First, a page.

Highly informative account of three young doctors beginning their hospital residencies.
Some 15,000 fourth-year U.S. medical students, nearly half women, are assigned residencies each spring in a national ritual called “Match Day.” Eule’s debut weaves the experiences of three fledgling female doctors who in 2006 were matched with teaching hospitals—based on their preferences and other complex data—for their first year of extended training as residents. The author traces the many fears, uncertainties and challenges they experienced while working 24-hour shifts and 80-hour workweeks. Beyond checking on patients and writing orders or prescriptions, his subjects struggled to find their way in hospitals, where they were often mistaken for nurses, and to balance careers and romantic relationships in a profession that strongly discourages marriage and pregnancy. “I will never hire another pair of ovaries to work in this department again,” said one medical director. Eule interweaves three compelling narratives. One spotlights his girlfriend Stephanie, the vivacious child of Chinese immigrants, who interned in surgery at Stanford. Another follows fashion-conscious extrovert Michele LaFonda, a radiology intern at Danbury Hospital in Connecticut, who tried unsuccessfully to maintain a relationship with Iowa grocer’s son Ted, a medical intern at Columbia. A third concerns Rakhi Barkowski, an intern in internal medicine at UCLA, whose husband Scott was embarking on a career in economics. Eule is a gifted storyteller with a knack for anecdotes; one of the book’s most striking moments depicts his proposal to Stephanie on the stage of an empty San Francisco opera house. He brings us deep into the lives of these young people and celebrates the real-world rigor of residence training, though he notes that “this model pushed everything else in a person’s life to the wayside.”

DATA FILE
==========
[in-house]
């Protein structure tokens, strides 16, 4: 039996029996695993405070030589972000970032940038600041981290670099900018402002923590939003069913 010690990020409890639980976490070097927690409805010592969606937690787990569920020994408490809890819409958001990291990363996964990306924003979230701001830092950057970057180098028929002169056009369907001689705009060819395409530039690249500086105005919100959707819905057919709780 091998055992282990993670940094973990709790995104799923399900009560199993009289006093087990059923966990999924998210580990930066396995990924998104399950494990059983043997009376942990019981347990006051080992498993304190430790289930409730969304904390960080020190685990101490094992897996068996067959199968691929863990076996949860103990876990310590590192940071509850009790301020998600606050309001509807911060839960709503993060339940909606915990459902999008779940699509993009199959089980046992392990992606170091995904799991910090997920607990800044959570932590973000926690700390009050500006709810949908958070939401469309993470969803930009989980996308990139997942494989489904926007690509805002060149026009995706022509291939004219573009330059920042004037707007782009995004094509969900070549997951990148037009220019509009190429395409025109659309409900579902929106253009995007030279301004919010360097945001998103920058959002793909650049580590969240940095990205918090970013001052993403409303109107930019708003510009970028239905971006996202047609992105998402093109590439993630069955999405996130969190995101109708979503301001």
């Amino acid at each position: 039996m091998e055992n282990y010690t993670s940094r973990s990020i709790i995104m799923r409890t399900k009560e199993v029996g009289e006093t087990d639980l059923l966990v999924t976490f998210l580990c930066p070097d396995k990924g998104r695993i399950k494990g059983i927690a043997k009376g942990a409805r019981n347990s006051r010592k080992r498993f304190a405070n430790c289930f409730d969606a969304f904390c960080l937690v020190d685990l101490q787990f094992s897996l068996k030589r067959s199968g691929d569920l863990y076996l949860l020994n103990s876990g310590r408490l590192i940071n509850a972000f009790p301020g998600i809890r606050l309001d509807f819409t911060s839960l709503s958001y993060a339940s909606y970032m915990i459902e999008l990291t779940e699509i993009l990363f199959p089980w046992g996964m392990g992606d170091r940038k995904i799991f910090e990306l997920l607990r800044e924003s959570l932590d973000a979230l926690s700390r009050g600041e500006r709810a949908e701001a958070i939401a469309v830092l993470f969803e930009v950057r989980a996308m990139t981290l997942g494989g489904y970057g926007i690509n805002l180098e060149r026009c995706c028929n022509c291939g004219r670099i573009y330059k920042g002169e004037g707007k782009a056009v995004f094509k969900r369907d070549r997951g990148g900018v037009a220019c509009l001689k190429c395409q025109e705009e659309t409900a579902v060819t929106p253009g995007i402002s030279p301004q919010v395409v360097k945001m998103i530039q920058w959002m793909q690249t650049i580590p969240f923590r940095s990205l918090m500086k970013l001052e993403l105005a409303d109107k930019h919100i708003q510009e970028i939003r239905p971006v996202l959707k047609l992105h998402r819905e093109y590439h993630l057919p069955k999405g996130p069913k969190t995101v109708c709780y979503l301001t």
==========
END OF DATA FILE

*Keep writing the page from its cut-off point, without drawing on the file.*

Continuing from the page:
Privately published by Strunk of Cornell in 1918 and revised by his student E. B. White in 1959, that "little book" is back again with more White updatings.
Stricter than, say, Bergen Evans or W3 ("disinterested" means impartial — period), Strunk is in the last analysis (whoops — "A bankrupt expression") a unique guide (which means "without like or equal").
Noted jazz and pop record producer Thiele offers a chatty autobiography. Aided by record-business colleague Golden, Thiele traces his career from his start as a ``pubescent, novice jazz record producer'' in the 1940s through the '50s, when he headed Coral, Dot, and Roulette Records, and the '60s, when he worked for ABC and ran the famous Impulse! jazz label. At Coral, Thiele championed the work of ``hillbilly'' singer Buddy Holly, although the only sessions he produced with Holly were marred by saccharine strings. The producer specialized in more mainstream popsters like the irrepressibly perky Teresa Brewer (who later became his fourth wife) and the bubble-machine muzak-meister Lawrence Welk. At Dot, Thiele was instrumental in recording Jack Kerouac's famous beat- generation ramblings to jazz accompaniment (recordings that Dot's president found ``pornographic''), while also overseeing a steady stream of pop hits. He then moved to the Mafia-controlled Roulette label, where he observed the ``silk-suited, pinky-ringed'' entourage who frequented the label's offices. Incredibly, however, Thiele remembers the famously hard-nosed Morris Levy, who ran the label and was eventually convicted of extortion, as ``one of the kindest, most warm-hearted, and classiest music men I have ever known.'' At ABC/Impulse!, Thiele oversaw the classic recordings of John Coltrane, although he is the first to admit that Coltrane essentially produced his own sessions. Like many producers of the day, Thiele participated in the ownership of publishing rights to some of the songs he recorded; he makes no apology for this practice, which he calls ``entirely appropriate and without any ethical conflicts.'' A pleasant, if not exactly riveting, memoir that will be of most interest to those with a thirst for cocktail-hour stories of the record biz. (25 halftones, not seen)